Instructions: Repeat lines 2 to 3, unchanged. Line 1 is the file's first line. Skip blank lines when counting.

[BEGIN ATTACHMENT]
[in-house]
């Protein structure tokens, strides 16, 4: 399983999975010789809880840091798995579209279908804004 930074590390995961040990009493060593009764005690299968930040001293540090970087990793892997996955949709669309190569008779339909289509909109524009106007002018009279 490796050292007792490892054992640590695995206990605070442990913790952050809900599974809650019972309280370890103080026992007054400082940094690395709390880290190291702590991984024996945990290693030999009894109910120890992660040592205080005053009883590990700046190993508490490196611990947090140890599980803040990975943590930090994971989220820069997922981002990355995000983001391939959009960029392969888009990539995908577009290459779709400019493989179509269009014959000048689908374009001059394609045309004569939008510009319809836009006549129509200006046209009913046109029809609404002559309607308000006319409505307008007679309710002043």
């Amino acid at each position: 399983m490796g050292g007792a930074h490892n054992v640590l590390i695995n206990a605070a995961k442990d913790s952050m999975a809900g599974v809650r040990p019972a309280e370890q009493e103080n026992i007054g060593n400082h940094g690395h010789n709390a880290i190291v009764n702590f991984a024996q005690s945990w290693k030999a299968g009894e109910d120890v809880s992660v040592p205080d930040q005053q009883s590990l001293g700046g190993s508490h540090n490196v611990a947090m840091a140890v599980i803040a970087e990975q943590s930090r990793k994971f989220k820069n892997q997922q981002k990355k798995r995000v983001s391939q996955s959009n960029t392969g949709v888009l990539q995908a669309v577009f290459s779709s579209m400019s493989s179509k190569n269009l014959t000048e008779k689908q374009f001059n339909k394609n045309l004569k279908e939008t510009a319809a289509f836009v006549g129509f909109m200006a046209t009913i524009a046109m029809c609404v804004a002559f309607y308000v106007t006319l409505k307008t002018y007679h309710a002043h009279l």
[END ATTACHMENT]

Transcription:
């Protein structure tokens, strides 16, 4: 399983999975010789809880840091798995579209279908804004 930074590390995961040990009493060593009764005690299968930040001293540090970087990793892997996955949709669309190569008779339909289509909109524009106007002018009279 490796050292007792490892054992640590695995206990605070442990913790952050809900599974809650019972309280370890103080026992007054400082940094690395709390880290190291702590991984024996945990290693030999009894109910120890992660040592205080005053009883590990700046190993508490490196611990947090140890599980803040990975943590930090994971989220820069997922981002990355995000983001391939959009960029392969888009990539995908577009290459779709400019493989179509269009014959000048689908374009001059394609045309004569939008510009319809836009006549129509200006046209009913046109029809609404002559309607308000006319409505307008007679309710002043």
């Amino acid at each position: 399983m490796g050292g007792a930074h490892n054992v640590l590390i695995n206990a605070a995961k442990d913790s952050m999975a809900g599974v809650r040990p019972a309280e370890q009493e103080n026992i007054g060593n400082h940094g690395h010789n709390a880290i190291v009764n702590f991984a024996q005690s945990w290693k030999a299968g009894e109910d120890v809880s992660v040592p205080d930040q005053q009883s590990l001293g700046g190993s508490h540090n490196v611990a947090m840091a140890v599980i803040a970087e990975q943590s930090r990793k994971f989220k820069n892997q997922q981002k990355k798995r995000v983001s391939q996955s959009n960029t392969g949709v888009l990539q995908a669309v577009f290459s779709s579209m400019s493989s179509k190569n269009l014959t000048e008779k689908q374009f001059n339909k394609n045309l004569k279908e939008t510009a319809a289509f836009v006549g129509f909109m200006a046209t009913i524009a046109m029809c609404v804004a002559f309607y308000v106007t006319l409505k307008t002018y007679h309710a002043h009279l």